The equipment manager for the Sacramento Kings shares the inside scoop on everything his job entails, from player superstitions to whether Kings fans can expect to see more of the black uniform.
With 17 years of experience, Sacramento Kings Equipment Manager Dwayne Wilson has seen a lot during his time in the NBA. From picking up and washing opponents’ uniforms to contacting shoe representatives, Wilson is an expert in the field of equipment management.
Shortly after finishing his first season in Sacramento, Wilson sat down with The Kings Blog to discuss his everyday duties, the time his team’s uniforms were stolen and whether Kings fans can expect to see more of the team’s popular alternate jersey.
How would you characterize your first season in Sacramento?
“It was good. The nice thing was that (I’m experienced) so I knew what needed to be done. (Also), (former Kings Equipment Manager Rob Pimental) was good (at his job) so everything was pretty much in order and it was just a matter of stepping in and going to work. There wasn’t anything that surprised me or anything – it was definitely fun, I enjoyed it. It was also a good experience because I’m from the West Coast so getting back out here was (great).”
How long have you been working as an equipment manager in the NBA?
“Prior to the 2011-12 season, I was with the Milwaukee Bucks for six seasons and before that I was with the Dallas Mavericks for 10 seasons.”
What is a typical workday like for you during the season?
“During the season, it’s either a practice day or a game day. Usually, game days are a lot longer. On home game days, my responsibilities are going to include our team plus the visiting team – setting up their shootaround. Sometimes away teams may have players who are injured and need to see a doctor, so I will coordinate it with our (Director of Sports Medicine Pete Youngman) and our team doctors. For a game, (I have) to get the visiting locker room ready and they may have laundry coming in from a previous road game where their uniforms are still dirty, so I have to get that taken care of for them, too. Usually, on a home game day, I get to the arena by 7:30 a.m. and don’t leave until after the game. Once the game ends, I’m probably still here for another couple of hours.
“When you’re on the road, all you have to do is worry about the game. You have a block of time after shootaround (until) you go back for the game and then you’re done. It’s a lot easier on the road as opposed to at home.”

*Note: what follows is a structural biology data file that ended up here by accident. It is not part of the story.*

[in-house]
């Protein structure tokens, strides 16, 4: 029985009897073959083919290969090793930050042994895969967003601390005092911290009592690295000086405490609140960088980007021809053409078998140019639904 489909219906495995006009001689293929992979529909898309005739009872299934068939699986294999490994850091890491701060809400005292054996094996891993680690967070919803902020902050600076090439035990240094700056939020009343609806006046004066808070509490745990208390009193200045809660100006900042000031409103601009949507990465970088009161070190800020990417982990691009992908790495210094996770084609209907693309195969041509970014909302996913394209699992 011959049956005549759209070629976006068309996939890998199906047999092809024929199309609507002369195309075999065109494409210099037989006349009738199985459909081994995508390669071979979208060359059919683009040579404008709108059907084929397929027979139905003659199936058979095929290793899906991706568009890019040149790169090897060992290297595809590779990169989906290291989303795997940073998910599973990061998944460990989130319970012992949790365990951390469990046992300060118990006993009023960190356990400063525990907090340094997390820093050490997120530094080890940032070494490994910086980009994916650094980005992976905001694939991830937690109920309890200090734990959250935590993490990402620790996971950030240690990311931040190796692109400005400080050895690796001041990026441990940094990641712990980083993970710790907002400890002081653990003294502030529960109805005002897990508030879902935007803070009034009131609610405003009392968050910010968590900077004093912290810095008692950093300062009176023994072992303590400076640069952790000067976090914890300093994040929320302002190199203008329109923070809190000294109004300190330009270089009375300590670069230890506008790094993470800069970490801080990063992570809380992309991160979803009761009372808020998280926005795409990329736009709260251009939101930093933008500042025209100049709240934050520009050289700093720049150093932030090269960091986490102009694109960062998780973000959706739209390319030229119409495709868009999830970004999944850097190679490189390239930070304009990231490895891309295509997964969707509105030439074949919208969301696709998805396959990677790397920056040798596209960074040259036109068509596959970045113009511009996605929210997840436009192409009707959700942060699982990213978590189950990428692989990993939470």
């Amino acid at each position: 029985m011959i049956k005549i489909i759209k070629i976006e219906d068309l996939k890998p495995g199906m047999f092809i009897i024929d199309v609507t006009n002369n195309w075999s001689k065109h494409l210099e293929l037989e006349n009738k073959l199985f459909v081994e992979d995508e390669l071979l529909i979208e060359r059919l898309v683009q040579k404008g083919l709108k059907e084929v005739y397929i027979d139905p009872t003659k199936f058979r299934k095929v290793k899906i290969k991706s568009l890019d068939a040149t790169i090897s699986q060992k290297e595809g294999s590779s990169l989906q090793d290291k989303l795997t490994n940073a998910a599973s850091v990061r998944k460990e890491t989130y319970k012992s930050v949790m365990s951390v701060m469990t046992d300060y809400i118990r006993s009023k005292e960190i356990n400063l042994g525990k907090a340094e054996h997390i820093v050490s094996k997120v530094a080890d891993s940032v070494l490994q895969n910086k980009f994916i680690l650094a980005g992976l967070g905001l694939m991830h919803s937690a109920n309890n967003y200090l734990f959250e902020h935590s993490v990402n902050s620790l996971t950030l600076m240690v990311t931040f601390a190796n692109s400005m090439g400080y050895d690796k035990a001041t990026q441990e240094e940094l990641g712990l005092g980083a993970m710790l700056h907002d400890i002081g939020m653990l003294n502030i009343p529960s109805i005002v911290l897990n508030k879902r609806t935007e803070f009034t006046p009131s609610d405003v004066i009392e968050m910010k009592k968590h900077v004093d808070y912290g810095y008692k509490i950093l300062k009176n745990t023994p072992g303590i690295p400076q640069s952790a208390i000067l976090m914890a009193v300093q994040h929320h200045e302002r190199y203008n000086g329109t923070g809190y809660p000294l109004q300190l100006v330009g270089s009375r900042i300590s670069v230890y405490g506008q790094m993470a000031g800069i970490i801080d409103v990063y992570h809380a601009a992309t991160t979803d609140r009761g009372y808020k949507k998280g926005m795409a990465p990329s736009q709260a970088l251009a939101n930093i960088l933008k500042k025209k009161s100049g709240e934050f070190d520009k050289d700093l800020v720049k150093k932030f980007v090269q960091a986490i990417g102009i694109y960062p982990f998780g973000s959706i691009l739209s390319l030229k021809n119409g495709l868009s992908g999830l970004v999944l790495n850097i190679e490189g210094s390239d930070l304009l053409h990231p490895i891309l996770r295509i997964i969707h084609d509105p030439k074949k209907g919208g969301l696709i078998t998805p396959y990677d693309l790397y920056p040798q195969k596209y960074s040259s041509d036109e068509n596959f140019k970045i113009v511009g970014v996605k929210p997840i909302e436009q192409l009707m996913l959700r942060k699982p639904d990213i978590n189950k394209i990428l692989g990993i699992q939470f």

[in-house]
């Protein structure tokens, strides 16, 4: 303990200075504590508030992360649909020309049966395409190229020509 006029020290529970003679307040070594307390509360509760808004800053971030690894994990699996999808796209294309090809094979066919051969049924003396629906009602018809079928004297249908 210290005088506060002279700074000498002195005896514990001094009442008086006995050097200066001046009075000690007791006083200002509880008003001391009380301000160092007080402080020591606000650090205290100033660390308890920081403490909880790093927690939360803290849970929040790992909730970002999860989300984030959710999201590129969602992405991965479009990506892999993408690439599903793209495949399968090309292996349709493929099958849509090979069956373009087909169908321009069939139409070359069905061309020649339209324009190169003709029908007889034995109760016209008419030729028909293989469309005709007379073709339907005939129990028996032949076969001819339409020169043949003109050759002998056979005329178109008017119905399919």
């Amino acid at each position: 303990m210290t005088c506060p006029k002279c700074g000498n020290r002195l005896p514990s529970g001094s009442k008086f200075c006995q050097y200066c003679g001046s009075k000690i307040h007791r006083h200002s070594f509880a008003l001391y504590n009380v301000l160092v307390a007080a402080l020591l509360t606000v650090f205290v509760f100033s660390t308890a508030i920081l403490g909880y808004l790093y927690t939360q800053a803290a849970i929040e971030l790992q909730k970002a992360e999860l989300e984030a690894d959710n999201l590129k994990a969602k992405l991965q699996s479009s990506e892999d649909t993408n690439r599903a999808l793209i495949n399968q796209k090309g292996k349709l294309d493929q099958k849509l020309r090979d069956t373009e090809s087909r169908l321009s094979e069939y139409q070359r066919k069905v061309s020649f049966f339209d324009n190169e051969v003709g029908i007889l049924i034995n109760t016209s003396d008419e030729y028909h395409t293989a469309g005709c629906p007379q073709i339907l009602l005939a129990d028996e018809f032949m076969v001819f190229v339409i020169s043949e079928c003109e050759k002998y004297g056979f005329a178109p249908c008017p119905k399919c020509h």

Do you often talk with opposing team equipment managers?
“I’m familiar with all of them. There are maybe four or five that I would consider good friends, so I talk and joke around with those guys on a daily basis for the most part.”
How do you clean equipment on the road?
“If you’re the visiting team, the home team basically takes care of all it. The first game (of a road trip), say we’re coming in from Sacramento, we’ll roll into town and we’re (all set). Usually, we’ll have a shootaround before that first game so the gear that the guys wear during shootaround I’ll take to the game and the opposing team will do the laundry. We’ll put the uniforms out and they’ll play. Then, that night, we’ll just take our dirty uniforms to the next city. For example, when teams come to Sacramento, I’ll go to the hotel and meet them there and pick up their stuff. Sometimes I’ll do the laundry that night, or at least get it started, other times I’ll wait until the morning to do it.”
What is your role when the team acquires a new player?
“Usually when the team acquires a player, I will call and find out what kind of shoes they are wearing, or sometimes, I will go online and see what they are wearing. After figuring out the (player’s shoe affiliation), I’ll call that shoe company’s representative. Then, they’ll send whatever they need to get him started to me and I’ll give it to the player.
“The other area I’ll work on for a new player is his (uniform) number. Usually someone in the front office will talk to the new player, so after the conversation, I’ll call to see what number has been requested and (coordinate to) get the jersey made up, and we’re good to go.”
The Kings black alternate uniform was very popular with players and fans last season – can we expect to see more of it in the future?